Hillary Clinton has seemingly had the nomination locked up for weeks, holding off a late-summer push from Bernie Sanders and his internet-friendly horde of young voters and extending her national lead to high double digits.
But something very different has been happening in the past few weeks. As the first primaries get closer and closer, Clinton has been showing increasing signs of weakness and Sanders is showing more strength.
In shades of 2008, when Clinton’s lead dissolved as soon as voting started and the young and charismatic Barack Obama won over voters, Clinton’s camp is starting to show growing signs of fear.
Liz Kreutz of ABC News explained some of the signs of stress from the Clinton camp.
“The most blatant sign came earlier this week when Clinton’s campaign manager Robby Mook sent a fundraising email to supporters with the subject line ‘nervous.'”
“There’s a situation developing in Iowa and New Hampshire that could change the course of this election,” Mook wrote in the e-mail, noting that Sanders’ campaign is outspending Clinton in TV ads in the two early states.”
“Two days later, the campaign sent another fundraising email mentioning the “(seriously!) tight” polls in New Hampshire.”
Some of the unease in Clinton’s camp may be coming from Sanders’ growing presence in Iowa. Over the past few months, his team has been quietly building up a strong ground game in the state, home to the first caucus of the voting season.
And, as the New York Times noted, Sanders has grown his team to 100 paid staffers with volunteer leaders for each of the state’s 1,681 precincts.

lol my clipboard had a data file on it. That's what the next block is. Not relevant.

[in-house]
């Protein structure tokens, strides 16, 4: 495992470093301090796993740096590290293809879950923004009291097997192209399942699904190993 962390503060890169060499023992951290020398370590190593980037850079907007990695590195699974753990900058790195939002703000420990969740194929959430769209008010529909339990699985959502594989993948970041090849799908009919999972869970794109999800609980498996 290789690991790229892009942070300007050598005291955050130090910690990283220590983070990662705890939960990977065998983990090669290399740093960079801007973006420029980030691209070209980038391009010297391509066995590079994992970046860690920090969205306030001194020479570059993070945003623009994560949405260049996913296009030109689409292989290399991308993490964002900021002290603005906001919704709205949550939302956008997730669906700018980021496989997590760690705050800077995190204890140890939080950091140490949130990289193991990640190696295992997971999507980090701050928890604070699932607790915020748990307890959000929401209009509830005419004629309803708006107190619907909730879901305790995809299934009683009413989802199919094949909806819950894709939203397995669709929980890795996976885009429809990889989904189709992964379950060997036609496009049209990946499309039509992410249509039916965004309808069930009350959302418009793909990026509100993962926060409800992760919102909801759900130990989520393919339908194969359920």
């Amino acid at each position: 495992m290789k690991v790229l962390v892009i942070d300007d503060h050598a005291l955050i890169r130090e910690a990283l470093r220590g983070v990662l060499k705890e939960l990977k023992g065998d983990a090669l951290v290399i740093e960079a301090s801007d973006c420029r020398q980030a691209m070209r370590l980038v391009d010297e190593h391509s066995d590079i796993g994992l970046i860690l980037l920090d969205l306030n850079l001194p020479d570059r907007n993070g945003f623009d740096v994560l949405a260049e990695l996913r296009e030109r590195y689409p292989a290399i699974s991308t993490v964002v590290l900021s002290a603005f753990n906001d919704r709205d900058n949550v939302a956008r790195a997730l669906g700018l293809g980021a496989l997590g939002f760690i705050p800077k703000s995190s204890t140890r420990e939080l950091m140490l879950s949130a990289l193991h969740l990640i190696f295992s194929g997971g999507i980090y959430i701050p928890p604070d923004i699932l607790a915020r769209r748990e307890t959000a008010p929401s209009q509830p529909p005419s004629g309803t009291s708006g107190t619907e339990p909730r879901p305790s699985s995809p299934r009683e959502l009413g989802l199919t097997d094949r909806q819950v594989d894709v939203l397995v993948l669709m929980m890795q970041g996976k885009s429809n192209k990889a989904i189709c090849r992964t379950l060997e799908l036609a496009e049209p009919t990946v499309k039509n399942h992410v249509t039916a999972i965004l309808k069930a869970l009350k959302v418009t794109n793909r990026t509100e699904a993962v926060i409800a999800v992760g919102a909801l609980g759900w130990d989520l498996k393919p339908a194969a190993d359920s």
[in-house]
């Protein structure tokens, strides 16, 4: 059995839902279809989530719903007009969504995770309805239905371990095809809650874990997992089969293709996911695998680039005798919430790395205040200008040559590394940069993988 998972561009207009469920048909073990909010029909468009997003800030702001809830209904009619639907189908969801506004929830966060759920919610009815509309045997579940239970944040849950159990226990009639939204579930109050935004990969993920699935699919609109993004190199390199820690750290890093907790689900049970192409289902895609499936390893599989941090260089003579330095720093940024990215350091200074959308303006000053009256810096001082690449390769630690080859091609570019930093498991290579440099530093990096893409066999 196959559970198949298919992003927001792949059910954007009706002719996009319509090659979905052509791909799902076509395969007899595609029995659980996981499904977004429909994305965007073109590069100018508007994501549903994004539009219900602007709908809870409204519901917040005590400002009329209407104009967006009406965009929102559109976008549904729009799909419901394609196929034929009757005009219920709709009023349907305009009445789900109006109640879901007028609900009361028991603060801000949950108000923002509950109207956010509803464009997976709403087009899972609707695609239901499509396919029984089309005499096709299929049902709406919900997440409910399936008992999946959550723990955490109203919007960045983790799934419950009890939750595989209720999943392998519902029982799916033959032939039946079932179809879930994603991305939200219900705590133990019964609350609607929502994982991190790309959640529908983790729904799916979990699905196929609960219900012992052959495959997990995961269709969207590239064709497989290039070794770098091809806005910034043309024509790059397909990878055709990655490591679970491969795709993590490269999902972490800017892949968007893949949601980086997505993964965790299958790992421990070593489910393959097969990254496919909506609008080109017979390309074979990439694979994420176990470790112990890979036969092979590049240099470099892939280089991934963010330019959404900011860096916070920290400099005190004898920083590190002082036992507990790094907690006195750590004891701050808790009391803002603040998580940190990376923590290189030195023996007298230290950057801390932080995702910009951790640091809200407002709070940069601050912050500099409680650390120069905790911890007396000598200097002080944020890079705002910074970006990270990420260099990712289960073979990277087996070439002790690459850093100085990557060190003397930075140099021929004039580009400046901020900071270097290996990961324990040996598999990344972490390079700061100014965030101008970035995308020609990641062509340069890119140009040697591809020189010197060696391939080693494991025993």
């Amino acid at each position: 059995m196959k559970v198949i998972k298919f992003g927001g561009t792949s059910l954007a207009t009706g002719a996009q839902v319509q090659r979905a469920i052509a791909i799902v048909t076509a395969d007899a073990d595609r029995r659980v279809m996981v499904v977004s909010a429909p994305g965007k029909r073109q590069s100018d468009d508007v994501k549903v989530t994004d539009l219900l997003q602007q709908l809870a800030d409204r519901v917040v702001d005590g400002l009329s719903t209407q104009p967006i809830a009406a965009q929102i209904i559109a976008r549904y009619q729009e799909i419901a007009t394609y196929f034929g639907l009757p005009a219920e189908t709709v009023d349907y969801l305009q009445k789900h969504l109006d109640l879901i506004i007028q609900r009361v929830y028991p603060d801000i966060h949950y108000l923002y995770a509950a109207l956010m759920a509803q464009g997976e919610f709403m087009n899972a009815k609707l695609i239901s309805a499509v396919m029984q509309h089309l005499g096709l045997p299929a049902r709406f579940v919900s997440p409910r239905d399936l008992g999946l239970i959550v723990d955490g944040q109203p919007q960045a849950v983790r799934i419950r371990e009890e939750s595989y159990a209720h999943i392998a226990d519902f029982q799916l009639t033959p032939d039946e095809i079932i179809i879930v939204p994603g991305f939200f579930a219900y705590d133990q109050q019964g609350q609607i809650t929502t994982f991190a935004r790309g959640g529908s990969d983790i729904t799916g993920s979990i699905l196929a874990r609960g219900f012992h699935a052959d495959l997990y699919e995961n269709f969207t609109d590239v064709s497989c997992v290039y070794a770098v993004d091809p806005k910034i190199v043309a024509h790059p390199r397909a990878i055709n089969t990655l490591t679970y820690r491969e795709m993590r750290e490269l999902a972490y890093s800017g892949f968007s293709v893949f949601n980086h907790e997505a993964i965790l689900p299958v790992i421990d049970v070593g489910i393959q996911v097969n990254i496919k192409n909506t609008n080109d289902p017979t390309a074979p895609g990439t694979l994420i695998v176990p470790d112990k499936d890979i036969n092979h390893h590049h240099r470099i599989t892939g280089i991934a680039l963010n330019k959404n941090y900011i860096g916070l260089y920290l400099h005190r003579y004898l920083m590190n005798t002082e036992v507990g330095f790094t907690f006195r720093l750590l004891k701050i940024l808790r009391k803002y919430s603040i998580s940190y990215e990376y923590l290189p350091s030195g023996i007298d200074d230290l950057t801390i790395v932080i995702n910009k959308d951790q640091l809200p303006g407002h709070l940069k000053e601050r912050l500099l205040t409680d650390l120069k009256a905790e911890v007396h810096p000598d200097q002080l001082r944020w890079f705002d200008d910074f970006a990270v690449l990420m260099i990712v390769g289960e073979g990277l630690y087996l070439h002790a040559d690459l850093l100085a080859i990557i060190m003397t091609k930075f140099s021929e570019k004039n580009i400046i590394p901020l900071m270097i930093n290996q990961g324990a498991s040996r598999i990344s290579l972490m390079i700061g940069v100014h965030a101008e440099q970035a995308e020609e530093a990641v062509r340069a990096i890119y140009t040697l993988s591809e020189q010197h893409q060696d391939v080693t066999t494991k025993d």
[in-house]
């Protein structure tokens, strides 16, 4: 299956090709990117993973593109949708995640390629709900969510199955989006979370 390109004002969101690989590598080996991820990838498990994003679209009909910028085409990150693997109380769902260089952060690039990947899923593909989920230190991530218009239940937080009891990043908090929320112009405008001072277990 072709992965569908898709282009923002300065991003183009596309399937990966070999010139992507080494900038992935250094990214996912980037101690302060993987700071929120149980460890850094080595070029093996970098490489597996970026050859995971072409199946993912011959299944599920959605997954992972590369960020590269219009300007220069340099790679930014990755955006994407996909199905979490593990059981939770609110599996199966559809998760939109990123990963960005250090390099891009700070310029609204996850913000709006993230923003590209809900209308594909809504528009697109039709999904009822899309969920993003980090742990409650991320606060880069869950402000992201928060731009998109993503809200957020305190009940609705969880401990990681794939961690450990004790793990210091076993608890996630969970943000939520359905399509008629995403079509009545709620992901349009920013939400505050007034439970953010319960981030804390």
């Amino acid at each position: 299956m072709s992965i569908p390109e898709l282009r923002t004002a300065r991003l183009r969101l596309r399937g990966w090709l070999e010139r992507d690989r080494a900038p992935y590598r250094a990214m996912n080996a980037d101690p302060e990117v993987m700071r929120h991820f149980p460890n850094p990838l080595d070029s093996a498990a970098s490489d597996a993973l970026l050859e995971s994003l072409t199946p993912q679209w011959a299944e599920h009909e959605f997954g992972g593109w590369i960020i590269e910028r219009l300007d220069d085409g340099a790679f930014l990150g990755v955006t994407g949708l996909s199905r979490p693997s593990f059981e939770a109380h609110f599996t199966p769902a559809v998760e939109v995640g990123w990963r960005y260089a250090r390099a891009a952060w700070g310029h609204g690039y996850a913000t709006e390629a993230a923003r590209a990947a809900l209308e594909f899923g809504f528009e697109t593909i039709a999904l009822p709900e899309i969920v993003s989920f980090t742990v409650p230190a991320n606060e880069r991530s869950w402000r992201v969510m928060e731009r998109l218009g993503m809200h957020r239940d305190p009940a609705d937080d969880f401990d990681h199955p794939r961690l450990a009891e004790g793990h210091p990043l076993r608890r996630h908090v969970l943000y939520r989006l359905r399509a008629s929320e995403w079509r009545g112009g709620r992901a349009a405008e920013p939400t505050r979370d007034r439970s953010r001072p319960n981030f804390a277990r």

“The field team is meant to be the engine for a Sanders upset in the caucuses on February 1 — the vehicle to turn out the tens of thousands of grass-roots supporters who show up for Mr. Sanders’s rallies, even if they no longer earn him headlines,” the report noted.
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While Clinton still has her own massive get out the vote machine in Iowa, many believe Sanders has the momentum and could continue to pick up support as voting day nears. He has been unveiling more of his tax plan ahead of the February caucus, including details on how he would pay for universal health care, improvements to infrastructure, and a free college plan.
That is not the only sign of vulnerability for Clinton. Sanders has also been increasing his strength in national polls, and now appears to be the stronger Democratic candidate for the general election. New polls show that Sanders would defeat Donald Trump by 13 points in a hypothetical matchup, which destroys the narrative that Clinton is the most electable candidate.
As columnist H.A. Goodman wrote for the Huffington Post, Bernie Sanders might actually be the only candidate who can beat Trump head-to-head.
“If voters want a conservative on war, foreign policy, and Wall Street, they’ll vote for a Republican, not a “moderate” Democrat with neoconservative advisers. This isn’t the 90’s and progressive values aren’t a liability to the Democratic Party. Ending mass incarceration and wealth inequality are mainstream issues, and gay marriage is a right, despite the convenient evolution (Clinton opposed gay marriage up until 2013) of certain Democrats.”
Despite the signs of fear in Hillary Clinton’s camp, there is still something of a mountain for Bernie Sanders to climb if he wants to reach the Democratic nomination. He still trails by double digits in nearly all national polls, and after New Hampshire there are very few states where he might be favored to win. If Clinton can maintain a lead through the moderate states that follow not long after Iowa and New Hampshire, she may just be able to run out the clock on Sanders.
[Picture by Alex Wong/Getty Images]